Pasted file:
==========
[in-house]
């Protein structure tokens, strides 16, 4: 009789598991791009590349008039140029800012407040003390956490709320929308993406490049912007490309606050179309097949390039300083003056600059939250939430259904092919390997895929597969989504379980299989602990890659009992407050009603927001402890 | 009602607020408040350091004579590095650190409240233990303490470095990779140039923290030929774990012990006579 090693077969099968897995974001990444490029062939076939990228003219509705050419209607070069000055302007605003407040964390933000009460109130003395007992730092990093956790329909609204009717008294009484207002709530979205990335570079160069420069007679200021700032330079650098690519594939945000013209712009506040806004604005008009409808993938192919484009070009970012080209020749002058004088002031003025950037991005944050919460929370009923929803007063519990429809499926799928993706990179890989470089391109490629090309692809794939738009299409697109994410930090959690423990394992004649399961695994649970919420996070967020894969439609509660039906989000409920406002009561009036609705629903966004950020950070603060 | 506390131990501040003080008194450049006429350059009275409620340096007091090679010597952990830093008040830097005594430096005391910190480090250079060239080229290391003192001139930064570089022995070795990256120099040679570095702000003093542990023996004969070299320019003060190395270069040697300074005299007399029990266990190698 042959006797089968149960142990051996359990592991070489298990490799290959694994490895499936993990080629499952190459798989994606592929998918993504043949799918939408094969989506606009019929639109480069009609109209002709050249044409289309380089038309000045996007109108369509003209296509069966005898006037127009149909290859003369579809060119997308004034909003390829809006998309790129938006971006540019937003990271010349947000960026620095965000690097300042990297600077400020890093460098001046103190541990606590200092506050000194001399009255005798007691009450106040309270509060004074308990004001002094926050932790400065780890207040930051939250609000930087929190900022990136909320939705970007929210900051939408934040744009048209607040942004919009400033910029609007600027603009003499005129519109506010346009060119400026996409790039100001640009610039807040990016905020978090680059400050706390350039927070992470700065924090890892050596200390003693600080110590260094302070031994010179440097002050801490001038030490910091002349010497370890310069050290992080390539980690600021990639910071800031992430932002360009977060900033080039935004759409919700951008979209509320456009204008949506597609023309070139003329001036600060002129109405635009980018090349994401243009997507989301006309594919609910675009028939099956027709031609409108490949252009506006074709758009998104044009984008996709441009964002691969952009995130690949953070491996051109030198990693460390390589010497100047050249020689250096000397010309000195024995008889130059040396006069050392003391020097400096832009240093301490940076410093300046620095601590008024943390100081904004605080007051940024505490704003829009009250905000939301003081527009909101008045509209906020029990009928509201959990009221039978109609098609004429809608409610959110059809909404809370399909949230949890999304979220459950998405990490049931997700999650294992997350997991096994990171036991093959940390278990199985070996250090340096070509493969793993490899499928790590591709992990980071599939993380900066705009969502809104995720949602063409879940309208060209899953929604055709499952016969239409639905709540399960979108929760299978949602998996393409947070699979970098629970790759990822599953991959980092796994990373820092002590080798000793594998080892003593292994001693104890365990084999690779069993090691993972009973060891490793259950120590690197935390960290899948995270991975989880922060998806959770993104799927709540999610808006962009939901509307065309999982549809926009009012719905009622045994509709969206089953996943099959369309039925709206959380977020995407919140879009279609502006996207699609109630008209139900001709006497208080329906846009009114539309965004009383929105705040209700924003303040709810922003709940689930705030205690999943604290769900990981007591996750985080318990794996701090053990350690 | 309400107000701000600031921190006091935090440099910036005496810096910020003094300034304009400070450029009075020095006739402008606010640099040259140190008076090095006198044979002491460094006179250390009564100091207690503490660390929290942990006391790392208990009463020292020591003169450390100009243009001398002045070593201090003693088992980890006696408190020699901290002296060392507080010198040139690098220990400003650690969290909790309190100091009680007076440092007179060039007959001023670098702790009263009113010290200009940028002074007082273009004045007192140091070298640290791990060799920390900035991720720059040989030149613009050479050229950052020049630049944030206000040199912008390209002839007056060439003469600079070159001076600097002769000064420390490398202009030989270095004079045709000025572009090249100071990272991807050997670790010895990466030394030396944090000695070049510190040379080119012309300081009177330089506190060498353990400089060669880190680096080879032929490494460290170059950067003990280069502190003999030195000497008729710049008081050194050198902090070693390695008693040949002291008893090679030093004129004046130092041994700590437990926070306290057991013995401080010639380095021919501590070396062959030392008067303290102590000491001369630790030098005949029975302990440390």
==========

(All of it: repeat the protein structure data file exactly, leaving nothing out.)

[in-house]
């Protein structure tokens, strides 16, 4: 009789598991791009590349008039140029800012407040003390956490709320929308993406490049912007490309606050179309097949390039300083003056600059939250939430259904092919390997895929597969989504379980299989602990890659009992407050009603927001402890 | 009602607020408040350091004579590095650190409240233990303490470095990779140039923290030929774990012990006579 090693077969099968897995974001990444490029062939076939990228003219509705050419209607070069000055302007605003407040964390933000009460109130003395007992730092990093956790329909609204009717008294009484207002709530979205990335570079160069420069007679200021700032330079650098690519594939945000013209712009506040806004604005008009409808993938192919484009070009970012080209020749002058004088002031003025950037991005944050919460929370009923929803007063519990429809499926799928993706990179890989470089391109490629090309692809794939738009299409697109994410930090959690423990394992004649399961695994649970919420996070967020894969439609509660039906989000409920406002009561009036609705629903966004950020950070603060 | 506390131990501040003080008194450049006429350059009275409620340096007091090679010597952990830093008040830097005594430096005391910190480090250079060239080229290391003192001139930064570089022995070795990256120099040679570095702000003093542990023996004969070299320019003060190395270069040697300074005299007399029990266990190698 042959006797089968149960142990051996359990592991070489298990490799290959694994490895499936993990080629499952190459798989994606592929998918993504043949799918939408094969989506606009019929639109480069009609109209002709050249044409289309380089038309000045996007109108369509003209296509069966005898006037127009149909290859003369579809060119997308004034909003390829809006998309790129938006971006540019937003990271010349947000960026620095965000690097300042990297600077400020890093460098001046103190541990606590200092506050000194001399009255005798007691009450106040309270509060004074308990004001002094926050932790400065780890207040930051939250609000930087929190900022990136909320939705970007929210900051939408934040744009048209607040942004919009400033910029609007600027603009003499005129519109506010346009060119400026996409790039100001640009610039807040990016905020978090680059400050706390350039927070992470700065924090890892050596200390003693600080110590260094302070031994010179440097002050801490001038030490910091002349010497370890310069050290992080390539980690600021990639910071800031992430932002360009977060900033080039935004759409919700951008979209509320456009204008949506597609023309070139003329001036600060002129109405635009980018090349994401243009997507989301006309594919609910675009028939099956027709031609409108490949252009506006074709758009998104044009984008996709441009964002691969952009995130690949953070491996051109030198990693460390390589010497100047050249020689250096000397010309000195024995008889130059040396006069050392003391020097400096832009240093301490940076410093300046620095601590008024943390100081904004605080007051940024505490704003829009009250905000939301003081527009909101008045509209906020029990009928509201959990009221039978109609098609004429809608409610959110059809909404809370399909949230949890999304979220459950998405990490049931997700999650294992997350997991096994990171036991093959940390278990199985070996250090340096070509493969793993490899499928790590591709992990980071599939993380900066705009969502809104995720949602063409879940309208060209899953929604055709499952016969239409639905709540399960979108929760299978949602998996393409947070699979970098629970790759990822599953991959980092796994990373820092002590080798000793594998080892003593292994001693104890365990084999690779069993090691993972009973060891490793259950120590690197935390960290899948995270991975989880922060998806959770993104799927709540999610808006962009939901509307065309999982549809926009009012719905009622045994509709969206089953996943099959369309039925709206959380977020995407919140879009279609502006996207699609109630008209139900001709006497208080329906846009009114539309965004009383929105705040209700924003303040709810922003709940689930705030205690999943604290769900990981007591996750985080318990794996701090053990350690 | 309400107000701000600031921190006091935090440099910036005496810096910020003094300034304009400070450029009075020095006739402008606010640099040259140190008076090095006198044979002491460094006179250390009564100091207690503490660390929290942990006391790392208990009463020292020591003169450390100009243009001398002045070593201090003693088992980890006696408190020699901290002296060392507080010198040139690098220990400003650690969290909790309190100091009680007076440092007179060039007959001023670098702790009263009113010290200009940028002074007082273009004045007192140091070298640290791990060799920390900035991720720059040989030149613009050479050229950052020049630049944030206000040199912008390209002839007056060439003469600079070159001076600097002769000064420390490398202009030989270095004079045709000025572009090249100071990272991807050997670790010895990466030394030396944090000695070049510190040379080119012309300081009177330089506190060498353990400089060669880190680096080879032929490494460290170059950067003990280069502190003999030195000497008729710049008081050194050198902090070693390695008693040949002291008893090679030093004129004046130092041994700590437990926070306290057991013995401080010639380095021919501590070396062959030392008067303290102590000491001369630790030098005949029975302990440390």